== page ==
Author Of 2 Presentations
P0138 - "Progressive Multifocal Leukoencephalopathy outcomes in Multiple Sclerosis: A Systemic review and Metanalysis " (ID 1013)
Multiple Sclerosis (MS) is an autoimmune, demyelinating disorder of the central nervous system (CNS), treated with disease modifying therapies (DMT). Although DMT are commonly well tolerated, a potentially fatal complication is progressive multifocal leukoencephalopathy (PML). PML is a severe, sometimes fatal disease of the CNS caused by the John Cunnigham virus (JCV) characterized by a wide range of neurologic deficits.
This is a systemic review and metanalysis on DMT-induced PML outcomes in MS. Literature is limited and results are not uniform due to incomplete data and various treatment protocols.
We conducted a systematic review and metanalysis of articles in PubMed, SCOPUS and EMBASE database from Jan 2005 to Dec 2019 for MS patients being treated for PML. Disability progression was defined as an increase in the Expanded Disability Status Scale (EDSS) score of >=1.0 point from the time of PML diagnosis to post PML treatment. We categorized the PML cases into two groups - people who did not improve in the EDSS score by 1 point (EDSS-NI) versus people with improved EDSS score by at least 1 point after the PML treatment (EDSS-I).
A total of 569 articles were screened with 62 articles included with total number of patients were 214, out of which 158 were in EDSS-NI group and 36 were in EDSS-I group. A total of 129 women (66.5%) and 65 men (33.5%) participate in the study (20 cases gender were not available). The mean age of EDSS-NI was 44.7 while the mean age of EDSS-I was 40.5 (p-value: 0.021). In terms of DMT at the time of PML diagnosis, the most common DMT was natalizumab (185/214; 86.4%) followed by fingolimod (20/214; 9.3%) and others including dimethyl fumarate, ocrelizumab, alemtuzumab (9/214; 4.2%). Out of 214 cases CSF JCV DNA (copies per ml) were available in only 188 patients. In EDSS-NI group 108 cases had CSF JCV DNA >100 copies/ml (108/151; 71.5%). Whereas, in EDSS-I group 19 patients had CSF JCV DNA >100 copies/ml (19/37; 51.4%). There was significant difference in outcomes of the patients who had <100 copies/ml of CSF JCV DNA with p-value of 0.03, meaning that fewer CSF JCV DNA copies were associated with better outcomes.
The most important variables that determine outcome are age at the PML diagnosis and number of copies/ml of CSF JCV DNA. Old age and high number of copies of CSF JCV DNA are associated with worse outcome, which is either disability or death. None of the DMT are independently associated with outcome.
P0614 - Perilesional neurodegenerative injury in MS: relations with focal lesions and disability (ID 1849)
Chronic black holes (cBHs), characterized by severe myelin and axonal loss, are associated with higher disability levels in patients with multiple sclerosis (MS). However, whether cBHs impact perilesional tissue via retrograde and/or antegrade degeneration and how this remote pathology affects patient disability has not been investigated in vivo. Novel MRI techniques, such as selective inversion recovery quantitative magnetization transfer imaging (SIR-qMT) and multi-compartment microscopic diffusion MRI spherical mean technique (SMT) have the potential to more accurately assess myelin and axonal injury in vivo, thus allowing us to measure remote tissue injury and its impact on patient clinical disability.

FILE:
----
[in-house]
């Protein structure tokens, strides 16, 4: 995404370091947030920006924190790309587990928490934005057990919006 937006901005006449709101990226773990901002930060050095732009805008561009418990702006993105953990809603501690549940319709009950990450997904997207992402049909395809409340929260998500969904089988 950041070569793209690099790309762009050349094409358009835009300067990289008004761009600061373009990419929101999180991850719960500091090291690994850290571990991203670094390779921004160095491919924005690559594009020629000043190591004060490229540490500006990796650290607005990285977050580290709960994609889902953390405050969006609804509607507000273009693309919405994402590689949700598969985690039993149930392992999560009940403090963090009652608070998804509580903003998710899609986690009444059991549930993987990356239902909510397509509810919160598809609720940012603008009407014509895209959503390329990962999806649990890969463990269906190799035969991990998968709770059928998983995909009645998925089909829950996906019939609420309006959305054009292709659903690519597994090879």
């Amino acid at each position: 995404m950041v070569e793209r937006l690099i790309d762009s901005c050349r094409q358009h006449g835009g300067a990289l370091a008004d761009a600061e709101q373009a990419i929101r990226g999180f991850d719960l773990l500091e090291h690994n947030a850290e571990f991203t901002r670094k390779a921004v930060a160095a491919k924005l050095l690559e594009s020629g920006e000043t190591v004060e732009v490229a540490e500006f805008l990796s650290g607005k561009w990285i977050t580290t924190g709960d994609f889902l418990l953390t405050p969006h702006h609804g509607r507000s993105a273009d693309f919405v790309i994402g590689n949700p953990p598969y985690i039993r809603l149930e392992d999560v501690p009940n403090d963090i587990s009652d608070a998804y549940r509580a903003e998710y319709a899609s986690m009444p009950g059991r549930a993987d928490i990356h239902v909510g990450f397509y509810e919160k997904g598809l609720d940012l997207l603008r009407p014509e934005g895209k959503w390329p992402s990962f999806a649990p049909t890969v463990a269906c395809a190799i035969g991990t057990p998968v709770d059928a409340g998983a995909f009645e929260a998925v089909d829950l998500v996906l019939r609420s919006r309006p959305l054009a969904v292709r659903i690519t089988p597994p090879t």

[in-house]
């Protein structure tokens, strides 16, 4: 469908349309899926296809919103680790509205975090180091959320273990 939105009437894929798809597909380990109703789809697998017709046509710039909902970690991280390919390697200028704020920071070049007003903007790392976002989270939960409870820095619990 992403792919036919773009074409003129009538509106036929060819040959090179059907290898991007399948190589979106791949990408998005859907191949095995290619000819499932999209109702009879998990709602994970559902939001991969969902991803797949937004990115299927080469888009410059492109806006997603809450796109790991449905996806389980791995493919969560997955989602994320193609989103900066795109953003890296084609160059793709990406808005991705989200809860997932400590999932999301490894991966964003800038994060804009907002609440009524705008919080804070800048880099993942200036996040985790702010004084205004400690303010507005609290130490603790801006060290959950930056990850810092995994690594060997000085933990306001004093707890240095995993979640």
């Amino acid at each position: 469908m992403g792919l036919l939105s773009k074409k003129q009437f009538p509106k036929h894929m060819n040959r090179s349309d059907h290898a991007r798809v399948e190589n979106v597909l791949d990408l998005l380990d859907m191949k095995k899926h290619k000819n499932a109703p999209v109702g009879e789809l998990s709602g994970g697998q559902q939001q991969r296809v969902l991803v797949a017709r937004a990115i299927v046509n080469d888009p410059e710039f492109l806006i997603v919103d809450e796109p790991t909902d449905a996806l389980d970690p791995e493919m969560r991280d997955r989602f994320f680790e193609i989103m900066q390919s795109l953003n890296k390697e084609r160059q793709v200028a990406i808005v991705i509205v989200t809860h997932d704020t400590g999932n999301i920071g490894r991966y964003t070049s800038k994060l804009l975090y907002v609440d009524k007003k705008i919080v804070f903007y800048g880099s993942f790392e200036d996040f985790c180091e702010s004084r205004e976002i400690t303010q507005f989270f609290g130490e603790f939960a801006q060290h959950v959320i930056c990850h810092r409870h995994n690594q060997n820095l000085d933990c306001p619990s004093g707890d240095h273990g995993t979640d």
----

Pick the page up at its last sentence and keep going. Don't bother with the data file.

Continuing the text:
To compare the macromolecular-to-free pool size ratio (PSR), derived from SIR-qMT, and apparent axonal volume fraction (Vax), from SMT, values among cBHs, perilesional normal-appearing white matter (NAWM) and contra-lateral (distant) NAWM and test associations of these measures with disability in vivo.
Eighteen MS patients underwent 3T MRI consisting of clinical protocols, SIR-qMT and SMT. Regions of interest (ROIs) were manually placed on CBHs, perilesional NAWM and distant NAWM areas; PSR/Vaxwere calculated and compared using a mixed effects model. Pearson correlation analyses tested the associations between PSR/Vax values and patient clinical and MRI metrics.
Compared to perilesional NAWM, both PSR (-43.3%, p<0.001) and Vax (-29.7%, p<0.001) values were reduced in cBHs and increased in distant NAWM (10.2%, p<0.001 for PSR and 20%, p<0.001 for Vax). A strong correlation was seen for cBH and perilesional NAWM Vaxvalues (rho=0.63 p<0.001). No significant associations were seen between PSR/Vaxvalues and other clinical or MRI metrics of disease apart from cBHs PSR, which correlated with the EDSS score (rho=-0.63, p=0.03). There was a trend for decreasing PSR and Vaxvalues in all regions with worsening disease phenotype.
Our results show that myelin and axonal integrity, detected by PSR and Vax, are reduced in perilesional NAWM, as a function of the degree of focal cBH axonal injury. This is indicative of an ongoing anterograde and retrograde degeneration and suggests that preventing cBH development is a key factor for preserving NAWM integrity in surrounding tissue. PSR and Vaxlargely failed to capture associations with clinical and MRI characteristics. However, the trends observed with disease phenotypes suggest that longitudinal assessment of a larger cohort may indeed unravel the impact of this pathology on disease progression.